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Ed Quillen | May 11, 2009 04:42 PM

    When we look out our windows, do we always see the real West out there, or do we often perceive what photographers have taught us to to see?
 
    The question comes up with an exhibit of 120 photographs at the Museum of Modern Art in New York City. Called "Into the Sunset, Photography's Image of the American West," it runs through June 8.
 
    According to MoMA's  website, the photos "illustrate photography's role in popularizing ideas of the sublime landscape, Manifest Destiny, and the 'land of opportunity,' as well as describing a more complex vision of the West, one that addresses cultural dislocation, environmental devastation, and failed social aspiration."
 
    Not that I'm likely to see the exhibit, but you see a dozen of the photos, along with some thought-provoking commentary by Sara Boxer, at  Slate, an on-line magazine.
 
    It's well worth an on-line visit where you'll learn that "You may be the victim of a great Western fantasy," since photography "has done more than anything to construct our vision of the West."
 
    My own attitude about photography and the West developed when I was reviewing a book of gorgeous mountain landscape photos, and it struck me that these were to the real mountains as Playmate photos were to real women. Real women have stretch marks and moles; Playmates don't. Real mountains have road cuts and power lines and mine dumps; Coffee-Table Book Mountains don't.
 
    In both cases, a photographer seems to be promoting a fantasy, and perhaps it has ever been so in the West.
 

'Real Mountains'??
Sinjin Eberle
Sinjin Eberle
May 12, 2009 07:05 AM
Ed's comment 'Real mountains have road cuts and power lines and mine dumps; Coffee-Table Book Mountains don't' is irksome...that statement seems to simply imply that it's ok and historically acceptable that man's haphazard approach to exploration and alteration of the natural world has left acceptable marks on the natural condition of things. Yeah, we have lots of impacts, but are there really so few places that we don't put our mark on, that it becomes acceptable to do as such? I would bring up the cliffs area in Salida that Ed has written about previously - an 'off the beaten path' place that has now been invaded by ATVs, and is becoming more and more torn to shreds as more of these motorheads have discovered it...that area could have been (and may have been previously, I don't know) the subject of a coffee table book, since it is a unique feature for that part of the state - now its just another torn up pile of rocks, not worthy of the honor of being in a book of mountain playmates...its worthy of being in the book Thrillcraft, which is a coffee table book of formerly beautiful places that have been trashed by the motor culture.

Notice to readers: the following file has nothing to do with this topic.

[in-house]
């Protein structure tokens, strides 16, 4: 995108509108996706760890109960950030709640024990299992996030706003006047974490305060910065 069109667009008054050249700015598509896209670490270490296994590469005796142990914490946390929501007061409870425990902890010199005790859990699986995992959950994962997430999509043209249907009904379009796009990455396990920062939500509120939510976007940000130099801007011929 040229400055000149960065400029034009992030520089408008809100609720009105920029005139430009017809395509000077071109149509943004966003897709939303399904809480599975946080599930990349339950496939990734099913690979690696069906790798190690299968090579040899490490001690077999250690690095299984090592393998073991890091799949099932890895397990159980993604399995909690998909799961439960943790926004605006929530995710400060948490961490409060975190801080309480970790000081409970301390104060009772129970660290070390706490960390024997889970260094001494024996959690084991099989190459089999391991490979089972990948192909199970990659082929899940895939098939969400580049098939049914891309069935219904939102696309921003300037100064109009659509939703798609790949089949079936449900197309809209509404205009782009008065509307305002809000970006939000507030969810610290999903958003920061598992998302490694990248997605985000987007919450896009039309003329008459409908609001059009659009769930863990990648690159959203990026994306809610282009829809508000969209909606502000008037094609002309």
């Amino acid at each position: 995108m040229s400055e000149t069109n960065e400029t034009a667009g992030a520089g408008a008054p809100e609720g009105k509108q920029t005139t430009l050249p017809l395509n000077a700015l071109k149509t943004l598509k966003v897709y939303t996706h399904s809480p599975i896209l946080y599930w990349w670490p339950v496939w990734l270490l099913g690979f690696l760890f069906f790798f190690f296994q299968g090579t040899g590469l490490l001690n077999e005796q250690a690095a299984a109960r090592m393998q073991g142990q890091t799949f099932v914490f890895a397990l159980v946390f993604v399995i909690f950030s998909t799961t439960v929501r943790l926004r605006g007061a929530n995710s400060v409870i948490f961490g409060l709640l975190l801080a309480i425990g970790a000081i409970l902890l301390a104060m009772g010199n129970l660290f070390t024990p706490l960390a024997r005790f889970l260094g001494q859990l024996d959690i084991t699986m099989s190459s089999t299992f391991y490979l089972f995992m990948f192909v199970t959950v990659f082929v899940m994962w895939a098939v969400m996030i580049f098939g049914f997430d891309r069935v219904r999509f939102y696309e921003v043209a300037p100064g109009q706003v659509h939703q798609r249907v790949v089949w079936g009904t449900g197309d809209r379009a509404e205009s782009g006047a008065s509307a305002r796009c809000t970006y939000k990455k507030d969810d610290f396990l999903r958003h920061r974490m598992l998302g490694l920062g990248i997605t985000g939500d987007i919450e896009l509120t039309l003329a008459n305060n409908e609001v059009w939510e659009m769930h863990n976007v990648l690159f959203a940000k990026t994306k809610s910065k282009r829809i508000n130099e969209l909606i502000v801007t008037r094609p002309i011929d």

The west was, not that long ago, a place of untrammeled beauty and expanse, but it is now increasingly violated with the criss-cross of roads, air pollution, and spoiled streams. Those books of model mountains remind me to tread lightly and explore with a light touch as many of these places as we have left, before they ARE marked up by man's disrespectful ways.
Weird that you run the ranchers off their lands and now it all goes to pot IYO
Robert Palmer Rhoads
Robert Palmer Rhoads
May 12, 2009 07:36 PM
Posted by Sinjin Eberle at May 12, 2009 06:05 AM

................
........................
"The west was, not that long ago, a place of untrammeled beauty and expanse, but it is now increasingly violated with the criss-cross of roads, air pollution, and spoiled streams. Those books of model mountains remind me to tread lightly and explore with a light touch as many of these places as we have left, before they ARE marked up by man's disrespectful ways."

Maybe you enviros should have not ran the good ranchers off with frivolous lawsuits etc...........
You might still have more pristine land today and not pissin and moaning?

PS: I know it hurts to have the beauty of the west displayed in NYC when for years you have spoken what a broke down piece of doo-doo it is. When in essence there are millions and millions acres of pristine lands still out here in OUR west....
Ranchlands as Pristine? Think again...
Sinjin Eberle
Sinjin Eberle
May 14, 2009 08:03 AM
Ranchlands? Pristine? Hardly...try invasive species, monoculture, many (not all) ranchers who perceive their leases on public lands to be 'their' lands and locking all others out, species destruction to protect their helpless precious imported herds (ever heard of a wolf?)...

Sorry, Robert - running cows all over the west is hardly keeping it pristine...are ranches better than condos? Absolutely, but lets call a spade a spade here...
Rangelands and the West
Fred Rasmussen
Fred Rasmussen
May 15, 2009 10:58 AM
Sinjin is right on. Now, normal in the non-irrigated west is driving hundreds if not thousands of miles,any direction,and the only plants taller than 5 inches are inedible or spiny. The highway verges are more often more natural looking even if they are populated by hostile invaders.

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